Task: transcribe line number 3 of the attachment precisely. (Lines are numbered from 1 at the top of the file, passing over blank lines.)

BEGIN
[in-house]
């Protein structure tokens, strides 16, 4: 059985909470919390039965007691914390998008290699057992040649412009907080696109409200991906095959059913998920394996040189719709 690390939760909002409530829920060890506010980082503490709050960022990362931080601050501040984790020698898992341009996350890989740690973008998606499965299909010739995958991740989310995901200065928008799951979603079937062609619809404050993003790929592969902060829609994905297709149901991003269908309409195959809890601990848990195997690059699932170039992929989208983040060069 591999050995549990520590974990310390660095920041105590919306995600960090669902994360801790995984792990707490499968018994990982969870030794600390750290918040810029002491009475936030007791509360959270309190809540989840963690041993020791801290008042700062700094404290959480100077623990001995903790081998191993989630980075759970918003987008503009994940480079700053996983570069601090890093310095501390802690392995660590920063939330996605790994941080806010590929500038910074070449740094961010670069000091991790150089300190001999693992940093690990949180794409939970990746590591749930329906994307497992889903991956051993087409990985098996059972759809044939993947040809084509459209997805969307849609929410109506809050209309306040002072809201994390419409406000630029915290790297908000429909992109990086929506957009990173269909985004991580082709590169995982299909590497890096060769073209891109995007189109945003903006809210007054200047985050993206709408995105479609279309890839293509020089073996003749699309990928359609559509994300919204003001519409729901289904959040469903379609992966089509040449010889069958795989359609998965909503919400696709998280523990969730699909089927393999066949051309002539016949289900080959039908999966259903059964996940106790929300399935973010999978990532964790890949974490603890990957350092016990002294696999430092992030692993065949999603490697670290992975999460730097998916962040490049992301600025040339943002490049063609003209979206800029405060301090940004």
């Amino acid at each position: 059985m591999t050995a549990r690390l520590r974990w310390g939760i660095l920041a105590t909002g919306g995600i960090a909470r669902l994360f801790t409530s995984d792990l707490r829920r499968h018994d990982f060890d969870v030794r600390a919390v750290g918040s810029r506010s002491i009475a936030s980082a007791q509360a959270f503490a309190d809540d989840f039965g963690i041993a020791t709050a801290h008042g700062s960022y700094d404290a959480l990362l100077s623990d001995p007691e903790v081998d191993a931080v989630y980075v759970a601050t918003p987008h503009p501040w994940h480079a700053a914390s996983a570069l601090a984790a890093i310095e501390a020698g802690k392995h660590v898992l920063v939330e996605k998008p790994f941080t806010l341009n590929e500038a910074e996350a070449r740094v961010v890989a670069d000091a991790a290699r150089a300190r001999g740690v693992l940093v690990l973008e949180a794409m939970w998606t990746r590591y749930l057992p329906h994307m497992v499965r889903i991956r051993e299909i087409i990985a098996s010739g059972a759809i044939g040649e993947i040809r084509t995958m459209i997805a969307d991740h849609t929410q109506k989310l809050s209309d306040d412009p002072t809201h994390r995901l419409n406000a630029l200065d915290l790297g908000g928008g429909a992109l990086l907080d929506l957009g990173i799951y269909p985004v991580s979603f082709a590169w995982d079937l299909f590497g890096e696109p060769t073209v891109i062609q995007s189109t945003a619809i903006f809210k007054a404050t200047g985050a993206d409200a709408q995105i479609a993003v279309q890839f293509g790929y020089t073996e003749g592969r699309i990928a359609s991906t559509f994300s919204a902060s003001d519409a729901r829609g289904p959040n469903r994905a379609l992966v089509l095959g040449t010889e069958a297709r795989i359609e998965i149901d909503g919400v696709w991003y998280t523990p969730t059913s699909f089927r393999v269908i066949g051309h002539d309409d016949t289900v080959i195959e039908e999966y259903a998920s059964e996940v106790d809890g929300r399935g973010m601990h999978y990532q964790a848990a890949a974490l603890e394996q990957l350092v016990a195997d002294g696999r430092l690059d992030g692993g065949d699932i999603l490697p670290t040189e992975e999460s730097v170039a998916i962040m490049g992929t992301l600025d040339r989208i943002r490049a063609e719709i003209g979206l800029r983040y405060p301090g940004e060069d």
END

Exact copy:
């Amino acid at each position: 059985m591999t050995a549990r690390l520590r974990w310390g939760i660095l920041a105590t909002g919306g995600i960090a909470r669902l994360f801790t409530s995984d792990l707490r829920r499968h018994d990982f060890d969870v030794r600390a919390v750290g918040s810029r506010s002491i009475a936030s980082a007791q509360a959270f503490a309190d809540d989840f039965g963690i041993a020791t709050a801290h008042g700062s960022y700094d404290a959480l990362l100077s623990d001995p007691e903790v081998d191993a931080v989630y980075v759970a601050t918003p987008h503009p501040w994940h480079a700053a914390s996983a570069l601090a984790a890093i310095e501390a020698g802690k392995h660590v898992l920063v939330e996605k998008p790994f941080t806010l341009n590929e500038a910074e996350a070449r740094v961010v890989a670069d000091a991790a290699r150089a300190r001999g740690v693992l940093v690990l973008e949180a794409m939970w998606t990746r590591y749930l057992p329906h994307m497992v499965r889903i991956r051993e299909i087409i990985a098996s010739g059972a759809i044939g040649e993947i040809r084509t995958m459209i997805a969307d991740h849609t929410q109506k989310l809050s209309d306040d412009p002072t809201h994390r995901l419409n406000a630029l200065d915290l790297g908000g928008g429909a992109l990086l907080d929506l957009g990173i799951y269909p985004v991580s979603f082709a590169w995982d079937l299909f590497g890096e696109p060769t073209v891109i062609q995007s189109t945003a619809i903006f809210k007054a404050t200047g985050a993206d409200a709408q995105i479609a993003v279309q890839f293509g790929y020089t073996e003749g592969r699309i990928a359609s991906t559509f994300s919204a902060s003001d519409a729901r829609g289904p959040n469903r994905a379609l992966v089509l095959g040449t010889e069958a297709r795989i359609e998965i149901d909503g919400v696709w991003y998280t523990p969730t059913s699909f089927r393999v269908i066949g051309h002539d309409d016949t289900v080959i195959e039908e999966y259903a998920s059964e996940v106790d809890g929300r399935g973010m601990h999978y990532q964790a848990a890949a974490l603890e394996q990957l350092v016990a195997d002294g696999r430092l690059d992030g692993g065949d699932i999603l490697p670290t040189e992975e999460s730097v170039a998916i962040m490049g992929t992301l600025d040339r989208i943002r490049a063609e719709i003209g979206l800029r983040y405060p301090g940004e060069d």